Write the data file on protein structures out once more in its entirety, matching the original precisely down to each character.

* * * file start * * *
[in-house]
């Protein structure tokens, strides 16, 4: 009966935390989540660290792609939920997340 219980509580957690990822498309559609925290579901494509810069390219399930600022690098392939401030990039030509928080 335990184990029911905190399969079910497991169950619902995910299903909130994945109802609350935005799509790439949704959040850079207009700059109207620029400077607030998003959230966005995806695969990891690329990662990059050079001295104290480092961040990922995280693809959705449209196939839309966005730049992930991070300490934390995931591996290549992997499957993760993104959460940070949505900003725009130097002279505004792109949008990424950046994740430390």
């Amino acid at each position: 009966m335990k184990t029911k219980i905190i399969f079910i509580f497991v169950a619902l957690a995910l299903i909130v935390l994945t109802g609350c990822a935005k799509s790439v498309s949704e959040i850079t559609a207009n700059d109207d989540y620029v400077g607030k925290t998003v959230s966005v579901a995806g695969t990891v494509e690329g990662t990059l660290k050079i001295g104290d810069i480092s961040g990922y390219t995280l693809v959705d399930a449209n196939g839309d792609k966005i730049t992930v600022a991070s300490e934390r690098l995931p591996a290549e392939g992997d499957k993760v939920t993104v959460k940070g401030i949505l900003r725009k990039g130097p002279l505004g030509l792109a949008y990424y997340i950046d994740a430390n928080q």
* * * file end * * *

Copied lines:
[in-house]
């Protein structure tokens, strides 16, 4: 009966935390989540660290792609939920997340 219980509580957690990822498309559609925290579901494509810069390219399930600022690098392939401030990039030509928080 335990184990029911905190399969079910497991169950619902995910299903909130994945109802609350935005799509790439949704959040850079207009700059109207620029400077607030998003959230966005995806695969990891690329990662990059050079001295104290480092961040990922995280693809959705449209196939839309966005730049992930991070300490934390995931591996290549992997499957993760993104959460940070949505900003725009130097002279505004792109949008990424950046994740430390």
């Amino acid at each position: 009966m335990k184990t029911k219980i905190i399969f079910i509580f497991v169950a619902l957690a995910l299903i909130v935390l994945t109802g609350c990822a935005k799509s790439v498309s949704e959040i850079t559609a207009n700059d109207d989540y620029v400077g607030k925290t998003v959230s966005v579901a995806g695969t990891v494509e690329g990662t990059l660290k050079i001295g104290d810069i480092s961040g990922y390219t995280l693809v959705d399930a449209n196939g839309d792609k966005i730049t992930v600022a991070s300490e934390r690098l995931p591996a290549e392939g992997d499957k993760v939920t993104v959460k940070g401030i949505l900003r725009k990039g130097p002279l505004g030509l792109a949008y990424y997340i950046d994740a430390n928080q």